The simple answer is yes. The courts can charge you with a few violations during a custody exchange or visitation. This is true under certain circumstances and only when there are other conditions present.
Here are a few things that can go wrong during a routine custody exchange or visitation.
Visitation and a no-contact order in place
There is no visitation if you have a full no-contact order in place. You will need to get the order modified to have visitation or custody.
Visitation and a high conflict situation
During a high conflict divorce, the courts usually order supervised visitation according to the State of Washington. Only the courts can change this decision.
Visitation and domestic violence
Accusations of domestic violence can and do happen during visitation or custody exchanges. Whether these accusations are true or not makes little difference. In this case, the courts may stop visitation until they determine who is at fault.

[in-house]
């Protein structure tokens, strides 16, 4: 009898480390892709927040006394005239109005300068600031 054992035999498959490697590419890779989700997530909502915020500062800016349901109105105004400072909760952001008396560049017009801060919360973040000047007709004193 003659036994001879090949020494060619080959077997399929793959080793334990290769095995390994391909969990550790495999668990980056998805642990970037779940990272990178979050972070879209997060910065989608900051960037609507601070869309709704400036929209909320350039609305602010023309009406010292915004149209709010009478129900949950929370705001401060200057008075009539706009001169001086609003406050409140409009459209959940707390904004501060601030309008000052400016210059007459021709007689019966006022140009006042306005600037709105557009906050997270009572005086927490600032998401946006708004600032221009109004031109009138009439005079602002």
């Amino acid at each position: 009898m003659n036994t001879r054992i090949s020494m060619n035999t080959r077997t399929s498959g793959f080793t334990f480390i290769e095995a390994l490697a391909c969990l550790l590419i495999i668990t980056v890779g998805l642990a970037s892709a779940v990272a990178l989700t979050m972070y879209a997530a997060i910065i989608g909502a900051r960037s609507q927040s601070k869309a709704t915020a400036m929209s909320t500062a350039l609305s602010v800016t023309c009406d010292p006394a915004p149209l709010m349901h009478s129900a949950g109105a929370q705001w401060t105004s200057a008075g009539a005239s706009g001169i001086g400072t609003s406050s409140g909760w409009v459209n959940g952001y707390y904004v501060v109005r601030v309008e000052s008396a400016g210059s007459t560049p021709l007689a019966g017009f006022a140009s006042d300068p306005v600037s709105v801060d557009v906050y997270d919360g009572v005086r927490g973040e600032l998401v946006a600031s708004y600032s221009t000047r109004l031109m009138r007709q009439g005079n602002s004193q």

Visitation and harassment
If there is a no-contact order, you could find yourself in jail. If there is not one, the courts might decide to put one in place.
Visitation and stalking
Stalking is a serious crime. If you continually show up or have another party show up without permission or against a family plan, the courts can charge you with stalking. Whether a no-contact order is in place or not, harassing someone about or during visitation is not permitted.
During a high-conflict divorce or visitation agreement, they can charge you with a violation if a crime occurs. It is always best to be calm during visitation to avoid any legal complications.